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Big resort wins with tiny homes?

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GREGG
BLANCHARD
       

One of the most fascinating movements I’ve ever witnessed is that of tiny homes.

Count us in the group of people who realized they don’t need as much house as we currently live in (we have 2,000 sq ft but an entire room sits completely unused), but the interesting thing isn’t just the downsizing it’s the swing from one extreme to the other.

From 2,500 sq ft (or more) to 250 sq ft (or less).

An intriguing observation…
A few nights ago I watched this video on YouTube about a college kid who built a tiny home he now happily lives in for about $15,000.

As I explored the channel a bit more, I was completely blown away by the view counts on the top videos on the creator’s channel. In total, the channels had seen 75,000,000 views and 17 of their videos had more than 1,000,000 views alone including these:

Can I toss out a theory as to why people are doing this? Why folks by the millions are watching one extreme of housing options from the comfort of the other extreme?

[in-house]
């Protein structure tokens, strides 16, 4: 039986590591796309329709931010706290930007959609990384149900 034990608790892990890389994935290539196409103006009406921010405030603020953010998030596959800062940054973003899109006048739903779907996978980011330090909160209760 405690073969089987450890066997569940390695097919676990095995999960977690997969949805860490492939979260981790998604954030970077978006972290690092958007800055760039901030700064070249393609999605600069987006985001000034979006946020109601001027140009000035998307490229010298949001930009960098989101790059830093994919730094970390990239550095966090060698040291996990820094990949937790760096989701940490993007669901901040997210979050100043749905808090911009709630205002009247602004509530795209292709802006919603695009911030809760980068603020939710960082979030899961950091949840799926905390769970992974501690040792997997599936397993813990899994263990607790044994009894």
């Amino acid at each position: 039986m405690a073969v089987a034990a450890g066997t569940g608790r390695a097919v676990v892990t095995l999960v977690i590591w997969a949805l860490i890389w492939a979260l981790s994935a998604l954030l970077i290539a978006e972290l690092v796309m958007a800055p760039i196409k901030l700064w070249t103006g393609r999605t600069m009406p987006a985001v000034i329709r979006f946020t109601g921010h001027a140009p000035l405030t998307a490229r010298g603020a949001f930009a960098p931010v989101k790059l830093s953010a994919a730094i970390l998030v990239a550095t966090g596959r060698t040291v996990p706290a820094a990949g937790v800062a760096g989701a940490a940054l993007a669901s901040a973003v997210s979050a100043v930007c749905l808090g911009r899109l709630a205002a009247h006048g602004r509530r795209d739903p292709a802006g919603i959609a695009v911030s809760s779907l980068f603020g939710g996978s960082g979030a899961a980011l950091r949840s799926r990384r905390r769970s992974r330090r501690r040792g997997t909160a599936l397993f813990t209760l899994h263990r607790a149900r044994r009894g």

It’s because our society is insatiably curious about what it would be like, but not willing to commit to find out.

And these videos give them that taste without the need to go all-in.

What if…
What if a resort capitalized on this by building 8-10 tiny homes near their base area. I have no idea what the permitting process would be on something like that, but those details aside, think about some of these pieces.

  • A cost of approximately $25,000-$35,000 a piece.
  • Pricing power given the lack of alternatives.
  • Boundless, baked-in PR and marketing opportunities.
  • Ability to move them depending on season.

Yurts don’t carry the same romantic appeal that tiny homes do. Hotel rooms and condos are what everyone else does. But what if you could give millions of people a place to test the tiny home movement that’s fascinated them and have an experience at your mountain?

Food for thought to start the new year.



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